The BBC has been accused of letting its senior executives off the hook by not letting a judge examine their reasons for rehiring Martin Bashir.
The corporation has been criticised for not carrying out sufficient due diligence over its appointment of Mr Bashir as religious affairs correspondent in September 2016.
It would have been widely known at the time that Mr Bashir had been accused of employing questionable methods in obtaining his landmark 1995 interview with Princess Diana, including forging documents to allegedly put pressure on her and family members.
But it is understood the judge led independent inquiry launched last week into the Panorama interview scandal will not quiz BBC executives as to why they thought rehiring Mr Bashir was justified, following his previous behaviour.
That means the BBC’s current head of news gathering, Jonathan Munro – who once described the organisation as "pale , male and stale" – will not face questions over the decision by his department to appoint Mr Bashir as religious affairs correspondent. James Harding, who was the BBC’s head of news at the time, has since left the BBC.
A much respected veteran BBC reporter told The Telegraph: “Of course Lord Dyson should look at the decision to re-appoint Bashir. It was widely known at the time within the BBC and even the wider media world what his methods were.
“I’m surprised the inquiry’s terms of reference are so narrow because it’s not a seperate point, it’s all connected and it all goes to the BBC’s values. It’s a deliberate decision by the BBC not to include it and at some point they will be forced to explain why that is.”
Earl Spencer also criticised the narrow scope of the investigation, stating on Twitter: “As I’ve told the BBC this evening, I’m not at all satisfied with the parameters they’ve set around their enquiry into the BBC Panorama interview with Diana of 25 years ago tonight. Lord Dyson must be free to examine every aspect of this matter, from 1995 to today, as he sees fit.”
Mr Bashir’s appointment in 2016 was made despite an earlier internal BBC investigation into the presenter’s working methods hearing claims that he had forged bank statements in an attempt to put pressure on Princess Diana to grant him her landmark interview in 1995.
Under his terms of reference, laid out by the BBC, Lord Dyson will examine the methods used by the corporation, and Mr Bashir in particular, to obtain his interview with Diana, Princess of Wales, in November 1995.
It will look at Mr Bashir’s use of mocked up bank statements purporting to show media payments to a former employee of Earl Spencer with the aim of bringing pressure to bear on Princess Diana to speak out.
The Earl has made it clear that he would never have introduced Mr Bashir to his sister had he not been shown forged bank statements, including others purporting to show that several royal courtiers were in the pay of the security services. He branded an initial investigation into the matter a “whitewash”.
An interview with Earl Spencer on ITV’s Love Your Weekend with Alan Titchmarsh is being broadcast on Sunday.
Jonathan Munro, BBC's head of newsgathering
At the time of Mr Bashir re-hiring by the BBC Mr Munro lavished him with praise, stating: "Martin’s track record in enterprising journalism is well known and respected in the industry and amongst our audiences.
"As a student of theology, Martin will bring immense knowledge of the brief to his new role, and an enthusiasm to cover the broadest range of faith-based stories."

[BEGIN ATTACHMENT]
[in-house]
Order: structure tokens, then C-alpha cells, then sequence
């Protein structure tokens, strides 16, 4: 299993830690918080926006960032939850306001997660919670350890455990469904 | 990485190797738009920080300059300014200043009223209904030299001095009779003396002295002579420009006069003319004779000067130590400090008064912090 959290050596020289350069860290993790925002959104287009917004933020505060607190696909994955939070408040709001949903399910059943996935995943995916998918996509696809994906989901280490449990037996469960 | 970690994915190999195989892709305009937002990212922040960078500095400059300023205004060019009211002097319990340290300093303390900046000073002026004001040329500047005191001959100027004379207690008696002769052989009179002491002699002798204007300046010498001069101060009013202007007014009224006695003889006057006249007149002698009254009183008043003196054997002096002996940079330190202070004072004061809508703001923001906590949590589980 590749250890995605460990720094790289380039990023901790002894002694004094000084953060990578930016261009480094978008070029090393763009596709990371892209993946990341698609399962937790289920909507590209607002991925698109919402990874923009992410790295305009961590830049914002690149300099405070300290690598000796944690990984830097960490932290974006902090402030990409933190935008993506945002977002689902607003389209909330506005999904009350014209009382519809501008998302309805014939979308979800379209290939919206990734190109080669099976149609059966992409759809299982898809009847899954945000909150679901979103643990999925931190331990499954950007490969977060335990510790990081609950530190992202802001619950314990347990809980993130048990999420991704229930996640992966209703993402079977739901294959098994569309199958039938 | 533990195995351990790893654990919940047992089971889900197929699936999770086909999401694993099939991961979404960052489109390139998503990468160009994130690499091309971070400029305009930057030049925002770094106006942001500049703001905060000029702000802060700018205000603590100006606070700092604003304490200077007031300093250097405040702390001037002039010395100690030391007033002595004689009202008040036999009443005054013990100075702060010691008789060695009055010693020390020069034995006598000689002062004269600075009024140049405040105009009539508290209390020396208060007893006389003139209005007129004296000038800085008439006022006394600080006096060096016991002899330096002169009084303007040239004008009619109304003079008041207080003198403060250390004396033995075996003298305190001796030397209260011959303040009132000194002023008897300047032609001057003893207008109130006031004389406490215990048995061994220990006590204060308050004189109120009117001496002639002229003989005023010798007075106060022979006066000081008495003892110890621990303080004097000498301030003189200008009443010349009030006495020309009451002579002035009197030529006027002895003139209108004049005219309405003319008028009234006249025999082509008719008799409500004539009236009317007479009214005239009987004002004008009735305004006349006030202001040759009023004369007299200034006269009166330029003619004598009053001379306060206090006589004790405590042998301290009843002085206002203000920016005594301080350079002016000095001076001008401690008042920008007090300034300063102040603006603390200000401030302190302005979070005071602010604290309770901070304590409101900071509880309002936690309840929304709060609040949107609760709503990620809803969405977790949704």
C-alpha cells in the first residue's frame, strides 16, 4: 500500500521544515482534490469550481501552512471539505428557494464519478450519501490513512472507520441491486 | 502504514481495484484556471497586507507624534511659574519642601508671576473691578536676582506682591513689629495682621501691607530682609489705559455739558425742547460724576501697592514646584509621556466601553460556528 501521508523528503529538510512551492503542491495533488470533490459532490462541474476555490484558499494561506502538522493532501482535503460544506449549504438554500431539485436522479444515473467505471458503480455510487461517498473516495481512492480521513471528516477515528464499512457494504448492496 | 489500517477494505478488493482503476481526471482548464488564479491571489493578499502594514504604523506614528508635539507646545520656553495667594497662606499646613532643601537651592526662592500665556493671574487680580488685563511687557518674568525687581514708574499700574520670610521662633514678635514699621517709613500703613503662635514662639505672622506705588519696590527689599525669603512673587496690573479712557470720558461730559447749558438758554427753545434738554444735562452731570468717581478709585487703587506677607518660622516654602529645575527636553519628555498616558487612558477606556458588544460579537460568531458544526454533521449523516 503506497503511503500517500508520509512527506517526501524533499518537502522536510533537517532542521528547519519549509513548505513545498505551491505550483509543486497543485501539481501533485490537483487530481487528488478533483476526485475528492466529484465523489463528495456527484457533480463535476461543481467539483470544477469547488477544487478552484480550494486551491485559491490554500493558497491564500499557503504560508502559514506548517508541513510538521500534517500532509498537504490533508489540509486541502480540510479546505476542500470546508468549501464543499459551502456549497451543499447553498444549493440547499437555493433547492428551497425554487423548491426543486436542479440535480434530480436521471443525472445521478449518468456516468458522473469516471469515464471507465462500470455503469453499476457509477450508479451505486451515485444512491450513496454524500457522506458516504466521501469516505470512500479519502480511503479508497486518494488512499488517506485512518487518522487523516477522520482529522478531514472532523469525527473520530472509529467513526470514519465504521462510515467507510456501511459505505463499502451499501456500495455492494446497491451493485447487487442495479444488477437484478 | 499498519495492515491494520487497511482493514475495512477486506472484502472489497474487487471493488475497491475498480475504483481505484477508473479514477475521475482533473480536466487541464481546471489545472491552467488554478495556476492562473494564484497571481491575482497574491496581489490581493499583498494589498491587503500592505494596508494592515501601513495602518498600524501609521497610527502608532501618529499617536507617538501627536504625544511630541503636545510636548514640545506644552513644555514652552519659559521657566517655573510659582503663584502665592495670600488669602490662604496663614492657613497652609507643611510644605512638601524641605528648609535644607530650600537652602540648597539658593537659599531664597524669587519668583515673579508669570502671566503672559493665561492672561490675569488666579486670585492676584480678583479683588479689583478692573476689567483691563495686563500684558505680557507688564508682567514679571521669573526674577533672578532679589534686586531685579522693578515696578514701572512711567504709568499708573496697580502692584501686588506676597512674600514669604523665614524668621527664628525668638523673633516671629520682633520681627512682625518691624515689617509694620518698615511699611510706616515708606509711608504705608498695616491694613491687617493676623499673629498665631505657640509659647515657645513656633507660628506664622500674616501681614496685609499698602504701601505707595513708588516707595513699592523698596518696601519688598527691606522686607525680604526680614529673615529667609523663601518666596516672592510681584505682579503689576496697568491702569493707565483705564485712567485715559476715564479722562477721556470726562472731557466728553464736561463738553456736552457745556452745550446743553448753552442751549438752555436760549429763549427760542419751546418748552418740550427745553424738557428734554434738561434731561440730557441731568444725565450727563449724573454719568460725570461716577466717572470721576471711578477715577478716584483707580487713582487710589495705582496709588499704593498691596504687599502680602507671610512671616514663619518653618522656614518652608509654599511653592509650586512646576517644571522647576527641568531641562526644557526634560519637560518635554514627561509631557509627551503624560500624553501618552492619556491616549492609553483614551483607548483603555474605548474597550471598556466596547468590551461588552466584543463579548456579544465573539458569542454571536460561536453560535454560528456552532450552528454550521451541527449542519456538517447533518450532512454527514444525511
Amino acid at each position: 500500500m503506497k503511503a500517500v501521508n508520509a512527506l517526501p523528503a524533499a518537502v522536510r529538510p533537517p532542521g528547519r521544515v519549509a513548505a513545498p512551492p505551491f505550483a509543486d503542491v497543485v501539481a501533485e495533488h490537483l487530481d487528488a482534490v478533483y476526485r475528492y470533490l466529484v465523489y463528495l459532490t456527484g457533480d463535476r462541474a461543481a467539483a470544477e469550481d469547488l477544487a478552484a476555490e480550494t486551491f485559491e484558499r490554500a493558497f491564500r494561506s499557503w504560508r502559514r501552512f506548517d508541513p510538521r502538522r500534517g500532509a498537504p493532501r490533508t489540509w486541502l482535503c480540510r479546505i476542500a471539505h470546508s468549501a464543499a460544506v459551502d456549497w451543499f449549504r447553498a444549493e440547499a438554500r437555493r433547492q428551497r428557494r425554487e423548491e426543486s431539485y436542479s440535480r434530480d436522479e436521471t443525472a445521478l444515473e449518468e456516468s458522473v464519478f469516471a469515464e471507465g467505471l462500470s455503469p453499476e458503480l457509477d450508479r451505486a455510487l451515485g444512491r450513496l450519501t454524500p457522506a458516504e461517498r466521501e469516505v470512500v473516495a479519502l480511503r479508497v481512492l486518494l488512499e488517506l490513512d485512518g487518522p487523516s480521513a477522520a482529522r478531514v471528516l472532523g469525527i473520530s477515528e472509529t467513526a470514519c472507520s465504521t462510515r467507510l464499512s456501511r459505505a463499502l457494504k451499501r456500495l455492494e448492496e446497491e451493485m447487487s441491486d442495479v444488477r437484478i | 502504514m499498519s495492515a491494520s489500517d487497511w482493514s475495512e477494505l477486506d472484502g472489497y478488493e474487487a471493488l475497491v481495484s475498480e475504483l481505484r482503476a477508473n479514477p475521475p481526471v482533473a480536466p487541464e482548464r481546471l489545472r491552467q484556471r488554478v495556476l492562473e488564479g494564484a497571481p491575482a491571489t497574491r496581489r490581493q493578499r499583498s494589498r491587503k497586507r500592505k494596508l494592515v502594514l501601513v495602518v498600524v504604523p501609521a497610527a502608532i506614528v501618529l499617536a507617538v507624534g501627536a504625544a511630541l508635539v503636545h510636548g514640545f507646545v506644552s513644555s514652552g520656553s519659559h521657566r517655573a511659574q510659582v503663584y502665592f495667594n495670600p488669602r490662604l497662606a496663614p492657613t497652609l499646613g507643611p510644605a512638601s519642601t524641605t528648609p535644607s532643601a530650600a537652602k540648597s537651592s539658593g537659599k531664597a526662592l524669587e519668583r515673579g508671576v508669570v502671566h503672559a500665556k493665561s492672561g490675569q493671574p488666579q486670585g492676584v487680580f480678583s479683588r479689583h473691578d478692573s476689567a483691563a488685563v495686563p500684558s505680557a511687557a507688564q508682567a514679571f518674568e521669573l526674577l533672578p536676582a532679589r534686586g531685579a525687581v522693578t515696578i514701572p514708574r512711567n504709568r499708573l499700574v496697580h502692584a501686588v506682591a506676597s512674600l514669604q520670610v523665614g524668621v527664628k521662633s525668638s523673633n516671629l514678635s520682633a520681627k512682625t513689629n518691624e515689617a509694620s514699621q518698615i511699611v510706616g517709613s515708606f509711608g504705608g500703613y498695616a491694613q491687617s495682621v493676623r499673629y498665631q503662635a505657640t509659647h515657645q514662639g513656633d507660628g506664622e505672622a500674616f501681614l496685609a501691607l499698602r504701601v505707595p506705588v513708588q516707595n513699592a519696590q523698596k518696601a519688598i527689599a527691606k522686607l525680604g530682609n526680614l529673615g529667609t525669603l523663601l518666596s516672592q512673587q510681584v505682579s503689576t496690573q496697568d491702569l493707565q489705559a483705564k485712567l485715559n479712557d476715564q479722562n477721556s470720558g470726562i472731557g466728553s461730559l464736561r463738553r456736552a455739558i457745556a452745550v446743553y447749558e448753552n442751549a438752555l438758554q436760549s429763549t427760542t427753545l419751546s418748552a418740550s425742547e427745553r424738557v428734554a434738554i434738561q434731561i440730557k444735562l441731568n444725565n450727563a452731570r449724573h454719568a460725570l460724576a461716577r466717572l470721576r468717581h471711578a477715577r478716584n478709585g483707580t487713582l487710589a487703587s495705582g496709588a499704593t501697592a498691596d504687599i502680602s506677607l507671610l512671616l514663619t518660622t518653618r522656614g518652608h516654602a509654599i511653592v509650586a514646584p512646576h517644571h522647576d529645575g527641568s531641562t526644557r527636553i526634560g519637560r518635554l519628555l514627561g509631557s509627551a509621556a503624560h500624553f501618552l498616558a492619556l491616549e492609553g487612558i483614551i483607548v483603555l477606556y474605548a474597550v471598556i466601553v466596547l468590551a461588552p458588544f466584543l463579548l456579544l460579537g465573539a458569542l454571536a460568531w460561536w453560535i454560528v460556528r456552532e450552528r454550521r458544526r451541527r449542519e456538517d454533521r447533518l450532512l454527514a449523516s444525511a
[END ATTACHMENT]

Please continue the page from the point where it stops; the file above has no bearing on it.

Mr Munro was appointed BBC’s head of newsgathering in January 2014, after 26 years with ITN. He hit the headlines in 2019 when he criticized former BBC executives who behaved like “armchair generals” bemoaning the corporation’s attempts to recruit a more diverse workforce.
He said they appeared to be nostalgic for a time when the BBC was employed very few women and hardly any ethnic minorities, describing the era as “male, pale and stale”
Prince William, who was just 13 when he watched his mother’s interview in his house master’s study at Eton, has publicly welcomed the appointment of Lord Dyson, a former Master of the Rolls, to lead the investigation into whether his late mother was coerced into speaking to Mr Bashir.
Last week the Telegraph revealed that former England manager Terry Venables is hoping to be vindicated by Lord Dyson’s investigation into the working methods of Mr Bashir.
Mr Venables is understood to be furious at the BBC’s handling of the scandal, telling friends that he believed the corporation allowed Mr Bashir to "get away" for years with “falsely implicating” him in “controversial and underhanded” financial dealings.
Launching the inquiry Lord Dyson said: “This is an important investigation which I will start straight away. I will ensure it is both thorough and fair.”
Tim Davie, BBC Director-General, said: “The BBC is determined to get to the truth about these events and that is why we have commissioned an independent investigation. Lord Dyson is an eminent and highly respected figure who will lead a thorough process.”
The BBC hit back on Saturday and defended the inquiry, stating: “It is a fully independent investigation with a suitably wide and deep remit. The notion that it doesn’t cover the BBC’s investigation at the time is incorrect as it is explicitly part of the remit. Clearly if anyone submits new evidence – or the investigation needs to go to particular places – then Lord Dyson will be able to consider that appropriately.”
Mr Bashir has let it be known he is too ill to currently offer comment having suffered badly from Covid-19 in the spring and subsequently undergone a quadruple bypass in September.